It’s Official: DOL Proposes Overtime Threshold of $35,308 a Year

The Department of Labor (DOL) today announced a Notice of Proposed Rulemaking (NPRM) that would make more than a million more American workers eligible for overtime, according to its estimates.

dol-announces-new-overtime-ruleUnder currently enforced law, employees with a salary at or below $455 per week ($23,660 annually) must be paid overtime if they work more than 40 hours per week.  Workers making this salary level or below generally would be eligible for overtime based on their job duties, another consideration. This salary level was set in 2004.

Today’s proposal would update the salary threshold using current wage data, projected to Jan. 1, 2020. The result would boost the standard salary level from $455 to $679 per week (equivalent to $35,308 per year). The DOL estimates the new rule will cost employers an additional $440 million annually once it takes effect.

The proposal will be published in the Federal Register the week of March 11, opening a 60-day window for public commentary. The final rule is expected to take effect prior to the 2020 election cycle.

The threshold for Highly Compensated Employees (HCE), who otherwise do not fall under any of the exempt categories (executive, administrative, professional, technical and outside sales —  lumped together under “the duties test”) will rise under the proposal from $100,000 a year to $147,414.

The proposal does not call for automatic adjustments to the salary threshold but posits a new salary level review every four years.

In developing the proposal, the DOL received extensive public input from six in-person listening sessions held around the nation and more than 200,000 comments as part of a 2017 Request for Information (RFI).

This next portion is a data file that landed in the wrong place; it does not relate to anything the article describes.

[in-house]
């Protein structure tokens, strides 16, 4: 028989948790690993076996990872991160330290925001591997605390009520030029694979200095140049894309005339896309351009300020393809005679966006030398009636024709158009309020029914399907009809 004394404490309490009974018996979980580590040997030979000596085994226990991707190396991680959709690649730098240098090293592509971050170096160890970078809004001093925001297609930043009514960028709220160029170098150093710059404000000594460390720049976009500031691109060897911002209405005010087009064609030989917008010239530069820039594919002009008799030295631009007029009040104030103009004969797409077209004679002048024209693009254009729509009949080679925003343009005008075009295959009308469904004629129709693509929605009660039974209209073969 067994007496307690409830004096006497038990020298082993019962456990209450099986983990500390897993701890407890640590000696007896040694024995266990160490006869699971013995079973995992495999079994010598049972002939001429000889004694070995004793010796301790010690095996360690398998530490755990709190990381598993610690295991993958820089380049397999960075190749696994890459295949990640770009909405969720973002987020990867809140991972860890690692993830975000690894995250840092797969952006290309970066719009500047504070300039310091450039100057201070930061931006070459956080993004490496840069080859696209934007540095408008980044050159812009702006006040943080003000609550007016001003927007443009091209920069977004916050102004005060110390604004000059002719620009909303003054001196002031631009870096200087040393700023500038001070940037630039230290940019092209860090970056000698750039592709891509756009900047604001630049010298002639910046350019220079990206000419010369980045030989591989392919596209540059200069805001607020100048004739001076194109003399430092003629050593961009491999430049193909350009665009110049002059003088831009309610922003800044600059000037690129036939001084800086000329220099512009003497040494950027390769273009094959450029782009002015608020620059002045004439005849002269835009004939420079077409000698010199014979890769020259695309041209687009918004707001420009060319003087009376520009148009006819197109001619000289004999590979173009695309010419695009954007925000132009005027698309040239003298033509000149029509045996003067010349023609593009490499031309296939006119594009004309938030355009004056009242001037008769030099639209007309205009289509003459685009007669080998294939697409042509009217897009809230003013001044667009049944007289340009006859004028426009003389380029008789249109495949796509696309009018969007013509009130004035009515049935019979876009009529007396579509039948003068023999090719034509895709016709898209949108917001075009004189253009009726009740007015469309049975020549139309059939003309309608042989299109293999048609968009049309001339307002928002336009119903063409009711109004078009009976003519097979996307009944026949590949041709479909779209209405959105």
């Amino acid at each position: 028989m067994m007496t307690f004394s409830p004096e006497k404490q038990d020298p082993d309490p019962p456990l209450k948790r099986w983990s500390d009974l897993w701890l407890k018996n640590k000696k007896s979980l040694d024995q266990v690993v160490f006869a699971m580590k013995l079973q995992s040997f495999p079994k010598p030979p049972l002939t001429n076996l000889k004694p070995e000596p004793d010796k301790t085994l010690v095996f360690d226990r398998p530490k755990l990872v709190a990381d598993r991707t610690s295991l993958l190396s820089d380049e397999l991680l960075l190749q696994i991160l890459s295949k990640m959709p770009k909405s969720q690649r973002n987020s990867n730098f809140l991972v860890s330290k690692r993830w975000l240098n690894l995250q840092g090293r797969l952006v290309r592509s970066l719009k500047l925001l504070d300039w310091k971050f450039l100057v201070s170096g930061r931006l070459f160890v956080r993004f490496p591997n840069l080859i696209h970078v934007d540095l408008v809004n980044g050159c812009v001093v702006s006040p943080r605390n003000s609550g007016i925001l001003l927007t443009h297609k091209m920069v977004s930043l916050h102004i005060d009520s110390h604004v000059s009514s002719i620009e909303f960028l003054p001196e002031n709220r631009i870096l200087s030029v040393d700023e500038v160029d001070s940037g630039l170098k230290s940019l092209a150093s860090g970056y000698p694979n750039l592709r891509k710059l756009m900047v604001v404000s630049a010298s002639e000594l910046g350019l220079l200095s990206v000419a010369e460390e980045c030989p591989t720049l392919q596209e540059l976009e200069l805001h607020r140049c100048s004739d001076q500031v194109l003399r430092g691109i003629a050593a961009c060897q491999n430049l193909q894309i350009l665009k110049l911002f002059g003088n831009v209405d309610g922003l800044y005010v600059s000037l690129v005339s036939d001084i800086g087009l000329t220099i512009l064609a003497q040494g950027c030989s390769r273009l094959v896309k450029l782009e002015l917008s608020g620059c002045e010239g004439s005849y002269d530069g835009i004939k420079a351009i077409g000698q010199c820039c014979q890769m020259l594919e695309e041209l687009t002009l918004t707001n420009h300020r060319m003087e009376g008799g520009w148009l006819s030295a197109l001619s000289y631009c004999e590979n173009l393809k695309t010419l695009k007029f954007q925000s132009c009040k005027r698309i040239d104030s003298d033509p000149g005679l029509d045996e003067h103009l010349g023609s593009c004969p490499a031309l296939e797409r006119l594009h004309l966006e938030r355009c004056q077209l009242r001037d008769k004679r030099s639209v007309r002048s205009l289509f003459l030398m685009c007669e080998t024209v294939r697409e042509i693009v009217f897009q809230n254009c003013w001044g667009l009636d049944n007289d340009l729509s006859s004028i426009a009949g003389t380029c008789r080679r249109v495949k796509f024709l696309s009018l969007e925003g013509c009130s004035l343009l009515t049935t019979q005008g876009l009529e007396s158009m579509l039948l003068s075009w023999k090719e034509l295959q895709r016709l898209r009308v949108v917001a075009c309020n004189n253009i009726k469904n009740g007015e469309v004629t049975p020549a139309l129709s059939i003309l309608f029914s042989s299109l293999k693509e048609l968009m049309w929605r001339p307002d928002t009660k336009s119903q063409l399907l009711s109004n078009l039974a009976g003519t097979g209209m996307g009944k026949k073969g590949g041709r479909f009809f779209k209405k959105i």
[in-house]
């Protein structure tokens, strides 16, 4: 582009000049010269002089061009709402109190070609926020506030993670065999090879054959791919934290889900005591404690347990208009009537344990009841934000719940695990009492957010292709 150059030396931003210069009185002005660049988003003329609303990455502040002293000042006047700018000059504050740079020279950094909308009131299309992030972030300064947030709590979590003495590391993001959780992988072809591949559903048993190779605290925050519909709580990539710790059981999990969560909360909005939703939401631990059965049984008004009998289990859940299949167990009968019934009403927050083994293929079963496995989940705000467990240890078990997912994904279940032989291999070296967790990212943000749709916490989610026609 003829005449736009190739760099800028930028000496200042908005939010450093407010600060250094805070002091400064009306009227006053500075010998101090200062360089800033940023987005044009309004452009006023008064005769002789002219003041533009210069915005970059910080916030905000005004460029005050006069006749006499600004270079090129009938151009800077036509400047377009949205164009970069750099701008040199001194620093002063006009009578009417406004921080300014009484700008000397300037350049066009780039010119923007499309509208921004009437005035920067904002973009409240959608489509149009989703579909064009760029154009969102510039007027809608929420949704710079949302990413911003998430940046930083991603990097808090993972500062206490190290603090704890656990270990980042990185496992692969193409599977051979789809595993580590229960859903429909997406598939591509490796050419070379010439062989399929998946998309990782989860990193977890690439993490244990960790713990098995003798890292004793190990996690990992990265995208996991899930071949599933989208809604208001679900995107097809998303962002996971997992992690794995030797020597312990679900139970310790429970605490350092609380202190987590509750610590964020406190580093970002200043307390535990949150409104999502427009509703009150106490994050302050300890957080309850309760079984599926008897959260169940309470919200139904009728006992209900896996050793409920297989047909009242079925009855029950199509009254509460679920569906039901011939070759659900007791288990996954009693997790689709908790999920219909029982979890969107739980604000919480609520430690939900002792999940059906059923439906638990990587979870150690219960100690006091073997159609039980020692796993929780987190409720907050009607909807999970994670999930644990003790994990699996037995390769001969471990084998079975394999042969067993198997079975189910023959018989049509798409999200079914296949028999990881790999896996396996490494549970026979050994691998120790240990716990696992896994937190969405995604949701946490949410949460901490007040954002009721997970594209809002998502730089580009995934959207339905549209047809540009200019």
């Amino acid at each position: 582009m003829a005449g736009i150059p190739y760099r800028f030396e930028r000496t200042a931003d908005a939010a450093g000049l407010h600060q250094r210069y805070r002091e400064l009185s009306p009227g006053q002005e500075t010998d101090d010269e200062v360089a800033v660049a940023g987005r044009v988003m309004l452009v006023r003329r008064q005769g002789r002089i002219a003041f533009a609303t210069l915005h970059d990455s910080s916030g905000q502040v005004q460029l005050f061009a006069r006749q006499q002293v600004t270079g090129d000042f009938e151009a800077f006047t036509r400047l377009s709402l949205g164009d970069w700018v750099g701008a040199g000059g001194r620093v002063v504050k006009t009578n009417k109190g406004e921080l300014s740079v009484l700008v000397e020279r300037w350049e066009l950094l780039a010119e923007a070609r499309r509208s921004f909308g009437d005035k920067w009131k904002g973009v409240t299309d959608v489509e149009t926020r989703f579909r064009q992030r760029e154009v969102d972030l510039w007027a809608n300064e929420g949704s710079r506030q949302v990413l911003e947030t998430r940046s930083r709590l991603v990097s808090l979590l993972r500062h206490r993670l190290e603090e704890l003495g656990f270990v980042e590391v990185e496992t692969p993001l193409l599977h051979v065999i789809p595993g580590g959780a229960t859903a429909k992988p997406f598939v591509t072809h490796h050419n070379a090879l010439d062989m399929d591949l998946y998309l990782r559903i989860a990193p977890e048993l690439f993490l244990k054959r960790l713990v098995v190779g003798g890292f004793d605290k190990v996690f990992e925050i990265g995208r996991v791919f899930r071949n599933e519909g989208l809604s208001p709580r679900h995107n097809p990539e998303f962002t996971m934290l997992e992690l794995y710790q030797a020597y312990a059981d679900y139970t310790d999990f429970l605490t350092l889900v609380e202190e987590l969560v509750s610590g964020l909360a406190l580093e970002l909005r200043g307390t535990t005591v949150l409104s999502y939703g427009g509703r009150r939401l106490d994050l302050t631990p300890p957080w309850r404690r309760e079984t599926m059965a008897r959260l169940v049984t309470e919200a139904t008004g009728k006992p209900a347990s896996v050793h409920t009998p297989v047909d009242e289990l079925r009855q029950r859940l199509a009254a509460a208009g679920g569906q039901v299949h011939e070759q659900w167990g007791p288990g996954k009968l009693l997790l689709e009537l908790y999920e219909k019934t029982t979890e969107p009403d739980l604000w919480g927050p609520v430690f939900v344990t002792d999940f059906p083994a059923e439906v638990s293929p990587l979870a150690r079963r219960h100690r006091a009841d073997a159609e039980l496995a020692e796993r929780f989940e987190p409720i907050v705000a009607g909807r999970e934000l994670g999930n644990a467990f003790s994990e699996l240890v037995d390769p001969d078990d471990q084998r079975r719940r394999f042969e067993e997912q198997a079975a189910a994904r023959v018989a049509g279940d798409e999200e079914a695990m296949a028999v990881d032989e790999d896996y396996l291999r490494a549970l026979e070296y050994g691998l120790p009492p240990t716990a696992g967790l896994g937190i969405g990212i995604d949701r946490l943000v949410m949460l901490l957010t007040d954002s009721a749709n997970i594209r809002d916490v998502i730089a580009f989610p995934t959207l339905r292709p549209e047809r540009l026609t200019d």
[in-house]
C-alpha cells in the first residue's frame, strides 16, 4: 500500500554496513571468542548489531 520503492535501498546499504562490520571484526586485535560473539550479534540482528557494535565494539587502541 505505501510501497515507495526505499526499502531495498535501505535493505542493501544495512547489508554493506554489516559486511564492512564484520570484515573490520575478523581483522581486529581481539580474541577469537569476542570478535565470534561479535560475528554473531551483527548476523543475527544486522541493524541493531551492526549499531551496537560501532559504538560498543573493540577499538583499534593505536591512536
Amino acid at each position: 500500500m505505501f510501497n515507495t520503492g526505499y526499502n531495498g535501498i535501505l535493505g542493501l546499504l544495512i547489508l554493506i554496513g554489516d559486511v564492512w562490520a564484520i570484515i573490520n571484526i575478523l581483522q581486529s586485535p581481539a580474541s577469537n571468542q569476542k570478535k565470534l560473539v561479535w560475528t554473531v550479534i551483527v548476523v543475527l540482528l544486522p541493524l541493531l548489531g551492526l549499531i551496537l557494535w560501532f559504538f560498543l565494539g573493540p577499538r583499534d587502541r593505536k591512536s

The NPRM maintains overtime protections for police officers, fire fighters, paramedics, nurses and laborers, including non-management production-line employees and non-management employees in maintenance, construction and similar occupations such as carpenters, electricians, mechanics, plumbers, iron workers, craftsmen, operating engineers, longshoremen and construction workers.

A 2016 final rule to change the overtime thresholds was enjoined by the U.S. District Court for the Eastern District of Texas on Nov. 22, 2016. As of Nov. 6, 2017, the U.S. Court of Appeals for the 5th Circuit has held an appeal in abeyance pending further rulemaking regarding a revised salary threshold.  After the 2016 final rule was enjoined, the department has  consistently enforced the 2004 level throughout the past 15 years.

According to the NPRM:

In this rulemaking, the Department proposes to rescind formally the 2016 rule and propose a new rule that updates the minimum weekly standard salary level to reflect growth in wages and salaries, and allow the inclusion of certain nondiscretionary bonuses and incentive payments to count towards up to 10 percent of the standard salary level. The Department also proposes to update the total annual compensation requirement for the ‘highly compensated employee’ test, and to revise the special salary levels for employees in the motion picture industry and certain U.S. territories. Finally, this proposal discusses the Department’s intention to propose updates to the earnings thresholds every four years. This would provide clarity and help workers and employers by having a regular and orderly process for future changes.

DOL Fact Sheet #17A explains the duties test and salary thresholds.


NOTE: The details in this blog are provided for informational purposes only. All answers are general in nature and do not constitute legal advice. If legal advice or other expert assistance is required, the services of a competent professional should be sought. The author specifically disclaims any and all liability arising directly or indirectly from the reliance on or use of this blog.
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